IBS: debunking the myths
We bust some common myths about irritable bowel syndrome and share more about how to manage the condition
What is IBS?
Irritable bowel syndrome, also known as IBS, is a common and often painful long-term condition that affects your digestive system. Symptoms of IBS can get worse or better over time, and often come and go in flare ups. For most people, IBS is a lifelong condition.
Management of irritable bowel syndrome varies from person to person, but it often involves changes to your diet, finding ways to manage stress (which can exacerbate your symptoms), medication, and some adjustments to your daily life. If you're dealing with troublesome gut issues, it's a good idea to speak with a consultant specialist – who will typically be a gastroenterologist. They can help find the right treatment for you.
The symptoms of IBS
The most common symptoms of IBS include stomach cramps, bloating, diarrhoea and constipation. Each person is different, and some will experience just one of the above symptoms, while others will experience them all. While some people may be affected for just a few days, others may experience symptoms for months at a time.
There are many conditions with symptoms that overlap with IBS. A specialist can help you to identify whether you are living with IBS or something else.
Bouts of IBS can often be triggered by periods of stress or eating certain foods – but this is not the underlying cause for the condition. Some people find the symptoms of IBS extremely debilitating, while others experience less severe symptoms that can be managed more easily.
There are many myths about irritable bowel syndrome which can make it tricky to understand how best to manage it. Some people think IBS is all about your diet, while others think misunderstand the key symptoms of the condition.
We explain some of these and a bit more about the reality of living with IBS below.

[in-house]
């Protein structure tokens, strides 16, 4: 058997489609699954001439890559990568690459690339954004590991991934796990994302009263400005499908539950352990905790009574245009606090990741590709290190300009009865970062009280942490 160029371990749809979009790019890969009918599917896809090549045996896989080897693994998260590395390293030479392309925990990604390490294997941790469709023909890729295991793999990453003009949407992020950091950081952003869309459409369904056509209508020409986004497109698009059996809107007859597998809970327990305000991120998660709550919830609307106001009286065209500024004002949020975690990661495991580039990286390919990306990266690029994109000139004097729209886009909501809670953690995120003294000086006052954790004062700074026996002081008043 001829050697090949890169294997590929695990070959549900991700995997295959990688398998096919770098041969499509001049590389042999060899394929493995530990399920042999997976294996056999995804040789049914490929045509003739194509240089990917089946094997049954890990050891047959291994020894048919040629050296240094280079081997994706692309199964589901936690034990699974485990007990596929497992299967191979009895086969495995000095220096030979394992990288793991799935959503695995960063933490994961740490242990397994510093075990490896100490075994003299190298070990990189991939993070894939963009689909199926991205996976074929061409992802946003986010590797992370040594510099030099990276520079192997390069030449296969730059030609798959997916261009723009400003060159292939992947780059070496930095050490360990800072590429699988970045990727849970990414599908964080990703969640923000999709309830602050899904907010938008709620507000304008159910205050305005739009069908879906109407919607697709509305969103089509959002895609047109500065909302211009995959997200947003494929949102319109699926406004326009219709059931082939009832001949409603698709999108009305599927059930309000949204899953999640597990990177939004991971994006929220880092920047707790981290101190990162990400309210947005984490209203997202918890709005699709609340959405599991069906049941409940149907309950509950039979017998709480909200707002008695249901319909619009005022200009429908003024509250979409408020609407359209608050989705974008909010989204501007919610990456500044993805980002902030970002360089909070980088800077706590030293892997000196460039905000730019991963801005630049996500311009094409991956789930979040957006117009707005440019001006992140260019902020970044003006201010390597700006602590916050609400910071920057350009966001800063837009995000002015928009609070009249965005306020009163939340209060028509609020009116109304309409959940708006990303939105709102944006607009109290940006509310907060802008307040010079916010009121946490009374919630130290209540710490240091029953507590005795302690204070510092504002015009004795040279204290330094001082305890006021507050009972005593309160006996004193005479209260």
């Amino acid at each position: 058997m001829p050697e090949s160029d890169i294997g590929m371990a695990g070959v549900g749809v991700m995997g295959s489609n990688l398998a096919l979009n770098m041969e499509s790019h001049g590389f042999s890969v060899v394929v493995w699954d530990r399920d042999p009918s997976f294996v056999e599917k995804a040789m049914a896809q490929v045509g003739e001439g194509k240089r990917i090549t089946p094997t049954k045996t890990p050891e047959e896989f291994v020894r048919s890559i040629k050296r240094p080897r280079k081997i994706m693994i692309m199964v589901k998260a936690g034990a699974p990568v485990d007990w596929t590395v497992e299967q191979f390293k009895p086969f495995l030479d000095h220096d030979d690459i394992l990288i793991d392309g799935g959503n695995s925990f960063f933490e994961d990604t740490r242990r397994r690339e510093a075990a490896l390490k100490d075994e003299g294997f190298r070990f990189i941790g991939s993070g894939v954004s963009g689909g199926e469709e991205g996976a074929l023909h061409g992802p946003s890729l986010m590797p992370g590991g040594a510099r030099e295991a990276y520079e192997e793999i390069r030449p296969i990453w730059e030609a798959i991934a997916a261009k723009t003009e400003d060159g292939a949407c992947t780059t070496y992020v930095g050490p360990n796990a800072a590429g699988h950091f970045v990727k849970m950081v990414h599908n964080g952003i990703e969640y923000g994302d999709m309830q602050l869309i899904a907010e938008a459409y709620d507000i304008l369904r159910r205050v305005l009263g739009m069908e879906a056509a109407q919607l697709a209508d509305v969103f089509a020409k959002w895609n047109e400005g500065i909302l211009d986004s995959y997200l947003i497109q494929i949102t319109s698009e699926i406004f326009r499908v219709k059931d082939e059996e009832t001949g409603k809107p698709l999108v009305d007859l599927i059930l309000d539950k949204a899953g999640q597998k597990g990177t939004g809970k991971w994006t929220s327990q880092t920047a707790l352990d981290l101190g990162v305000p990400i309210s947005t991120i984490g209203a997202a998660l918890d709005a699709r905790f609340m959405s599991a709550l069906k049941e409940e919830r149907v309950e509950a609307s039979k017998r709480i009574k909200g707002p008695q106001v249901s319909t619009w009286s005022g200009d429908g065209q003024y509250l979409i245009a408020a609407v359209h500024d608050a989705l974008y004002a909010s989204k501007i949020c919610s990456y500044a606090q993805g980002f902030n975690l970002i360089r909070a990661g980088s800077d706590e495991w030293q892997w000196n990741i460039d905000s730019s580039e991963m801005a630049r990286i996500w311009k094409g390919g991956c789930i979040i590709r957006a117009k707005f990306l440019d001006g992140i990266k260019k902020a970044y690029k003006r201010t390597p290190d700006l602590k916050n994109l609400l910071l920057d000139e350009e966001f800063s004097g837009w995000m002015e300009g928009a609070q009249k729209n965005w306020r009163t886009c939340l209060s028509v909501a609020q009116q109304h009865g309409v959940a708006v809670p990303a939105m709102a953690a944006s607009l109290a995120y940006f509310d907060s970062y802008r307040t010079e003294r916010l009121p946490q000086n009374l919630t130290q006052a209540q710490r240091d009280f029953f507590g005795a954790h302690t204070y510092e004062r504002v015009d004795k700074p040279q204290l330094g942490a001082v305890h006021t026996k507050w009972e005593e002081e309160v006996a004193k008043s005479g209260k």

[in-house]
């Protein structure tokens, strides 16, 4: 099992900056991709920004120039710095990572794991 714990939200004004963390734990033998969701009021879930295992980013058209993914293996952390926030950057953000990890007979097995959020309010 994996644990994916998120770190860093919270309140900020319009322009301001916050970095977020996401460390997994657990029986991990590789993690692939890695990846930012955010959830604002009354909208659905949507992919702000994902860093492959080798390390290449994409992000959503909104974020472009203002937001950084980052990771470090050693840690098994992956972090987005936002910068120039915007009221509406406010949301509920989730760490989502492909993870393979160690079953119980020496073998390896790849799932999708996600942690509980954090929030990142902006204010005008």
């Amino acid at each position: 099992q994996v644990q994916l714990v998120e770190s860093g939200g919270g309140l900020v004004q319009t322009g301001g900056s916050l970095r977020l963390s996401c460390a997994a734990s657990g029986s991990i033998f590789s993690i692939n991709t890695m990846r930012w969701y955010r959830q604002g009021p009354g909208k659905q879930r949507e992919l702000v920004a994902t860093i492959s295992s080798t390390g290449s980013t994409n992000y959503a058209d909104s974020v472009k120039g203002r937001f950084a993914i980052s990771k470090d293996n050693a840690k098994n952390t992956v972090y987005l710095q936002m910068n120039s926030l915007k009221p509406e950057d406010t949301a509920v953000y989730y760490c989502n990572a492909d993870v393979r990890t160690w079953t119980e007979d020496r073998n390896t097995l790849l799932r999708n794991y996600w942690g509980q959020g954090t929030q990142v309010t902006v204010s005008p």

Myth one: Diet changes can cure IBS
Some people think that IBS is caused by a bad diet and can be cured by making dietary improvements. Although eating certain foods can exacerbate IBS or bring on certain symptoms, IBS is a digestive condition, which means that diet changes won’t cure IBS. In some people, however, diet changes may relieve some of the distressing symptoms.
Some people with irritable bowel syndrome choose to reduce their intake of legumes, such as peas and beans, as well as certain vegetables and sugar substitutes to ease gas, bloating, and discomfort. Many people find dairy products, such as milk and butter, make their symptoms worse.
What works for one person with IBS might not work for another, so it can be a bit of trial and error while you find the right diet for you. It's often a good idea to work with your consultant or a dietitian who specialises in gut health to create a personalised dietary plan that suits your needs. Your specialist can help you figure out what's best for your gut and make it as easy as possible to enjoy your meals without a flare up.
Myth two: IBS is just a stomach ache
While many think the main symptom of IBS is stomach ache, pain in your stomach is just one of the many symptoms you might struggle with. Others can include diarrhoea, constipation and abdominal bloating. IBS typically results in a combination of bowel problems that can cause more complications in your daily life.